Will companies be outfitting contractors or military folks at entry control points around the world, with M-3 Carl Gustavs or anti-tank guided munitions like the Kornet, just to counter such a threat? Yikes…. –Matt

Edit: 12/30/13 I wanted to add this first video to this compilation. It is not an armored VBIED, but a ‘remote controlled’ VBIED.

Edit: 01/16/14 Another sighting of a BMP VBIED in Syria. This time in Daara. Video here. h/t Matt from Facebook.

Edit: 06/06/15 Probably the worst attack executed to date that used armored VBIED’s was used by ISIS to take Ramadi in Iraq. Over the course of three days, ISIS used 27 VBIED’s, to include captured and converted armored HMMWV’s. They also used an armored bulldozer to make a breach for their armored VBIED’s.

 

This one shows the Kurds stopping an ISIS armored VBIED.

Jabhatul Nusra double suicide bombing in Sheik Miskeen, Dara’a, Syria. Both are covered by a tank, and ground forces follow up after the breach has been made.

ISIS using a captured HMMWV packed with explosives to attack Iraqi positions in Ramadi, Iraq.

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Al Qaeda: AQ Raises The Black Banner In Libya

This isn’t cool, and thanks to Didier for sending me the link to this video. If you want a really interesting background and discussion about the black banner that jihadists rally around, check out this post over at Zen Pundit.

What is significant about raising the black banner, is that it is a call to other jihadists to join the fight. Here is a quote from the hadith about the black banner:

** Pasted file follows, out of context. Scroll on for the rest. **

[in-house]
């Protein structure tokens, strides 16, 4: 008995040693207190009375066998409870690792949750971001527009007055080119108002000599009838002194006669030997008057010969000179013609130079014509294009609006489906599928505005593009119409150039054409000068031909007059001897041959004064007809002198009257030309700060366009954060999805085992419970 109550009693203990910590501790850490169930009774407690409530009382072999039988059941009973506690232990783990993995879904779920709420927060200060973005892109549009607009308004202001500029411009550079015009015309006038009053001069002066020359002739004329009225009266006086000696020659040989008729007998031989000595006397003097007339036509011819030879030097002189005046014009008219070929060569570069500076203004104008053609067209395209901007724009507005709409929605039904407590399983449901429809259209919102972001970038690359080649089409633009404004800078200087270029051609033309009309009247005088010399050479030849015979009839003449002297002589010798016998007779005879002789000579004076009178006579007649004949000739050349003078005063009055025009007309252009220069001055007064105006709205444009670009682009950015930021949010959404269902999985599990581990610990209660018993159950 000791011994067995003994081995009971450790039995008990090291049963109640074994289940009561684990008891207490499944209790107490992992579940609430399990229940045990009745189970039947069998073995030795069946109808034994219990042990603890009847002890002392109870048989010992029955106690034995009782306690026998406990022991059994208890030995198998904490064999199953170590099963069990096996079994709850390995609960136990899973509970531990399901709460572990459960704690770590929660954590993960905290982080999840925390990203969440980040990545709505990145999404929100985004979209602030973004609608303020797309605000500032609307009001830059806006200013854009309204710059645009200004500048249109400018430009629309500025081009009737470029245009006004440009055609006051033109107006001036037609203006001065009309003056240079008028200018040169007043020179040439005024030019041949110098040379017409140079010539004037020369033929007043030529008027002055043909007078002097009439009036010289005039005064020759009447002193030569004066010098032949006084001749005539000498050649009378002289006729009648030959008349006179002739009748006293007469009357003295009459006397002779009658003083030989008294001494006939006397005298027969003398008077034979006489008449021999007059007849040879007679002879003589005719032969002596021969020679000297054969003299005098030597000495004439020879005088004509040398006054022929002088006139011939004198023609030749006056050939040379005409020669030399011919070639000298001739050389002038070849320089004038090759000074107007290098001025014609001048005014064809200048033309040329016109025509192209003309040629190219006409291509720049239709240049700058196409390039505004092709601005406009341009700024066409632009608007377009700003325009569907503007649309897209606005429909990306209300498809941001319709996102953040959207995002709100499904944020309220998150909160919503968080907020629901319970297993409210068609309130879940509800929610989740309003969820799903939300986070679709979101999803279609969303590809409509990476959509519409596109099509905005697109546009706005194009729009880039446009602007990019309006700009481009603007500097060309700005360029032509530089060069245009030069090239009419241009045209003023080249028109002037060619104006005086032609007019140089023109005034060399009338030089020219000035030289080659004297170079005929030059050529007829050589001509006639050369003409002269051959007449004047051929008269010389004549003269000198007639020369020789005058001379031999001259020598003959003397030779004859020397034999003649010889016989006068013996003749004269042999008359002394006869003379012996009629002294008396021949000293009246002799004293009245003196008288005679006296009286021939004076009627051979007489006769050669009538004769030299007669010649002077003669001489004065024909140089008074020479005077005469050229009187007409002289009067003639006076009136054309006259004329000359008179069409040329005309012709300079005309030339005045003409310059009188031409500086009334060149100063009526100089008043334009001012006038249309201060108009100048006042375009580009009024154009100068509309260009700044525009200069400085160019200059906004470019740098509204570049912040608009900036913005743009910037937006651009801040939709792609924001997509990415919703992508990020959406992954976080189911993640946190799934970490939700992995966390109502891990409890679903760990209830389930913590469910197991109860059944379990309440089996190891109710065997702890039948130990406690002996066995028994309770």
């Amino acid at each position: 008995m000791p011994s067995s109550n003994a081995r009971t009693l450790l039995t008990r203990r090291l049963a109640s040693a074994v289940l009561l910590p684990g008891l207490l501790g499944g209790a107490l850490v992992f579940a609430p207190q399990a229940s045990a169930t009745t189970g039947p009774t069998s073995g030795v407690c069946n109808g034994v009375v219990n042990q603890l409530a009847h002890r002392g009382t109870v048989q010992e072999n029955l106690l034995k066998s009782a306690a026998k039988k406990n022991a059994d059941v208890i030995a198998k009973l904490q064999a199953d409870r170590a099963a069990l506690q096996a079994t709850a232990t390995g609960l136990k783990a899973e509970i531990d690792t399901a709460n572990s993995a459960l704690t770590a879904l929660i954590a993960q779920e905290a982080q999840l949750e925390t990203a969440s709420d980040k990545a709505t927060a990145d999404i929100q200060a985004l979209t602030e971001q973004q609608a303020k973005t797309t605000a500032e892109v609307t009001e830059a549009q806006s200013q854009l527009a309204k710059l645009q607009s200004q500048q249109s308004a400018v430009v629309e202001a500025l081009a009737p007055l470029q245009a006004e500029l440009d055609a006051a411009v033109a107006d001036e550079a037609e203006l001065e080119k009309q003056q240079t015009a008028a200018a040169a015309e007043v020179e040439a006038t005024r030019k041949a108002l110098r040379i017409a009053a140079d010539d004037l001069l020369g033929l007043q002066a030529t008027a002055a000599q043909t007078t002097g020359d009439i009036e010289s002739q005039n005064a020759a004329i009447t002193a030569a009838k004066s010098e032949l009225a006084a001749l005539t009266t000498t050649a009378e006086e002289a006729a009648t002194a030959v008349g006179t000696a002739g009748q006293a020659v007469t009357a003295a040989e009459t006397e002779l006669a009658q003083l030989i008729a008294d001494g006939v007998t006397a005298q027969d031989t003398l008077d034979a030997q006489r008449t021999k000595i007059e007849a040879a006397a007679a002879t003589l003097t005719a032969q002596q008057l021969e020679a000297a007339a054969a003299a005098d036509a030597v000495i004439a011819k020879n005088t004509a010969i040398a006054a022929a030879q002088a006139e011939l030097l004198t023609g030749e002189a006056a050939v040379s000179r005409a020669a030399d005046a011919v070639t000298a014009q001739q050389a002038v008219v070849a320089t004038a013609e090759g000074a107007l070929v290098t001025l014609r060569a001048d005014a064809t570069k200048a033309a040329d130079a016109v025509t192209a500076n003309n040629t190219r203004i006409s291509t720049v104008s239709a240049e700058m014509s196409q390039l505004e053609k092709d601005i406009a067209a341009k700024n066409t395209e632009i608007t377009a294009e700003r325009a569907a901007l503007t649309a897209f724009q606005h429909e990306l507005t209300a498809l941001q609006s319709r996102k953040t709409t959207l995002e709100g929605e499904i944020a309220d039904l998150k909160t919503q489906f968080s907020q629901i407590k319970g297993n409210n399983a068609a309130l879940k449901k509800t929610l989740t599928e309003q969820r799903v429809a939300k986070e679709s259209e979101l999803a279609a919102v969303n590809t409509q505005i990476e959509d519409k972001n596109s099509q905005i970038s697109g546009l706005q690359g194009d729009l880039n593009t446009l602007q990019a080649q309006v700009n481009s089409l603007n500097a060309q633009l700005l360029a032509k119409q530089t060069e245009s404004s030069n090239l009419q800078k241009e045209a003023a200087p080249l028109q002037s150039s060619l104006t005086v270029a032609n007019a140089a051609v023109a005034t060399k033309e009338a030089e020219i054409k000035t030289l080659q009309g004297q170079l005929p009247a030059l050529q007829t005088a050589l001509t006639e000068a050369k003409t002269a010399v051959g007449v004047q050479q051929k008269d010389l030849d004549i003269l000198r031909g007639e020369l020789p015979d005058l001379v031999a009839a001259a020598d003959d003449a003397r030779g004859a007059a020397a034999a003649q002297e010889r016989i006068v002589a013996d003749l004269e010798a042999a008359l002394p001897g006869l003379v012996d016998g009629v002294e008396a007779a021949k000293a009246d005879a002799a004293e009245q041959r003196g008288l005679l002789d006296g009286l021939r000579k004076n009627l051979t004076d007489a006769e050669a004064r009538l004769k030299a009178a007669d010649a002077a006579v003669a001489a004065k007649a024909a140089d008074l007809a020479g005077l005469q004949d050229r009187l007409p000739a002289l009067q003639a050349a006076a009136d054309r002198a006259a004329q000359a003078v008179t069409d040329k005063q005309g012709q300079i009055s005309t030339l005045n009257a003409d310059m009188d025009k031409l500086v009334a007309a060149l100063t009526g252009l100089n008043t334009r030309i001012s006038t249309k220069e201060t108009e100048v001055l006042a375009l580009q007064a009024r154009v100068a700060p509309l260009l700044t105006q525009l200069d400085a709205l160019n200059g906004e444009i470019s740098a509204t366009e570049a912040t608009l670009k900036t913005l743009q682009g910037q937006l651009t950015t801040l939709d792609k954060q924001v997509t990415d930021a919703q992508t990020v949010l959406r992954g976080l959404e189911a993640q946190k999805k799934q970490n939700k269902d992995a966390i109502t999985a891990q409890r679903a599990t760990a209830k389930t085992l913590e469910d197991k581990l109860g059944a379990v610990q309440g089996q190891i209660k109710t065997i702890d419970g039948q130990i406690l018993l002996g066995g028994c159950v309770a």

If you see the black banners coming from Khurasan, join that army, even if you have to crawl over ice; no power will be able to stop them…

Or some variation of this quote. It is used as a call to arms basically. For more detailed information about black banners and Al Qaeda, there is a book called ‘The Black Banners: The Inside Story Of 9/11 and the War Against Al Qaeda“. I have not read the book yet, and I am sure there are other books that discuss the black banner that you could check out.

What is also interesting is that AQ raised the black banner during the siege of Sirte. So this is not just an isolated case and AQ is definitely intermixed within the ranks of the rebels. If anyone else has sightings of the black banner in Libya, feel free to post that in the comments. –Matt

 

The black banner flying on a truck during the siege of Sirte.

 

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Libya: About Those Rebels–Freelance Irhabists Join The Party And The Article ‘Destination Martyrdom’

Freelance jihadists huh?  So this is what our no-fly zone is supporting?  I will say that not only does Gaddafi suck, but to support the opposition is not a good idea either.  I vote on staying out of the thing completely, and let the kids fight it out.